Sam Marcy’s 1985 book, “The Bolsheviks and War” (, which reviews the pre-World War I socialist congresses, remains a must-read for political activists interested in strengthening their ideological anti-imperialist fortitude. He shows that workers get no benefits from misguided pro-imperialist patriotism.

U.S. entry into World War I

Although President Woodrow Wilson promised to keep the U.S. out of the European meat grinder, the material interests of U.S. monopolies and banks drove Washington into siding with the Triple Entente of Britain, France and Russia. Finally, on April 6, 1917, the U.S. officially declared war on Germany.

In June 1917, U.S. troops landed in France, and the following month General “Black-Jack” Pershing set up the European Command of U.S. forces. The relatively untrained U.S. troops first saw combat in France against German troops in October.

U.S. troop strength rose from 200,000 to 4 million by war’s end. Some 117,000 troops died, and double that number were wounded. They suffered so that the U.S. rulers could get their seat at the imperialists’ table.

This writer paraphrases an observation by Malcolm X that astutely summarizes this topic: The Man doesn’t care if you’re for right or wrong, as long as you’re for Him. After that he doesn’t care what you’re for! Many U.S. veterans of the Vietnam War can so testify to this day.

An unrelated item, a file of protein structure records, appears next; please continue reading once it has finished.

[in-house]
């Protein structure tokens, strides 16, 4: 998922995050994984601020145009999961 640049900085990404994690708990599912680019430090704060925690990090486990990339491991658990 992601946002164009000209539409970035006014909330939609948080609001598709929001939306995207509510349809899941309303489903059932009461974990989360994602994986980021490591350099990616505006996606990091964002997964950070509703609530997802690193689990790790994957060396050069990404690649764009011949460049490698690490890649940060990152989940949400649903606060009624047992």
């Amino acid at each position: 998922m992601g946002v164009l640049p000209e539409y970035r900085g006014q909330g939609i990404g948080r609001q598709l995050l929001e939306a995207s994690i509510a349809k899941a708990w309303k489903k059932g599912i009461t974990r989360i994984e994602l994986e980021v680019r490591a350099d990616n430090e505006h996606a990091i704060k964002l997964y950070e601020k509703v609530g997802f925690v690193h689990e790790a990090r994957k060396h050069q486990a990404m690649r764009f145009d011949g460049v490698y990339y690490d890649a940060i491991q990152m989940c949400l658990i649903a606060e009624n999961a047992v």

World War I came to an end in November 1918. Yet the seeds for World War II were already planted because the underlying inter-imperialist conflicts were unresolved. The issues of capitalist expansion and control remained a question to be resolved by war.

The U.S.-French alliance goes back at least to the U.S. War of Independence, when France, due to its rivalry with Britain, supported the settlers in the U.S. colonies. To this day U.S. and French imperialism — economic competitors in some respects — work hand-in-glove with each other to maintain their economic dominance over oppressed peoples in Africa, the Middle East, Asia and Caribbean.

The Bastille Day visit

Donald Trump’s visit to France to celebrate Bastille Day is filled with irony. In the main, it was the poor people of Paris who stormed the much hated Bastille prison, having become infuriated with the abuses of the French monarchy and demanding “Liberty, Equality and Fraternity.”

As described in a July 14 WW article by Stephen Millies, the people of France and Haiti inspired each other to overthrow the oppression of French colonial rule. The age of rule by royalty had come to an end.

However, the French merchant and capitalist class, along with remnants of the old nobility, were able to hijack Bastille Day’s symbolism, then and now.

Emmanuel Macron is a servant-technocrat of France’s imperialist ruling class. For its class interests, the empire must be maintained.

Compared to U.S. imperialism, France is a lesser oppressor. But together, they play destructive, anti-popular roles in the oil-rich Middle East and in Africa. Look at the dismembering role they played in Libya and Syria, and they remain staunch members of imperialist NATO.

France and the U.S. celebrate their revolutions of over 200 years ago, yet deny independence and revolution to others. Notably, after the Vietnamese revolutionaries defeated French imperialism at Dien Bien Phu in 1954, the U.S. took over the occupation of southern Vietnam and devastated the country until it was defeated two decades later.

The Trump-Macron get-together simply reaffirmed the two powers’ longstanding imperialist commitments around the world. Empire does not retire of its own accord.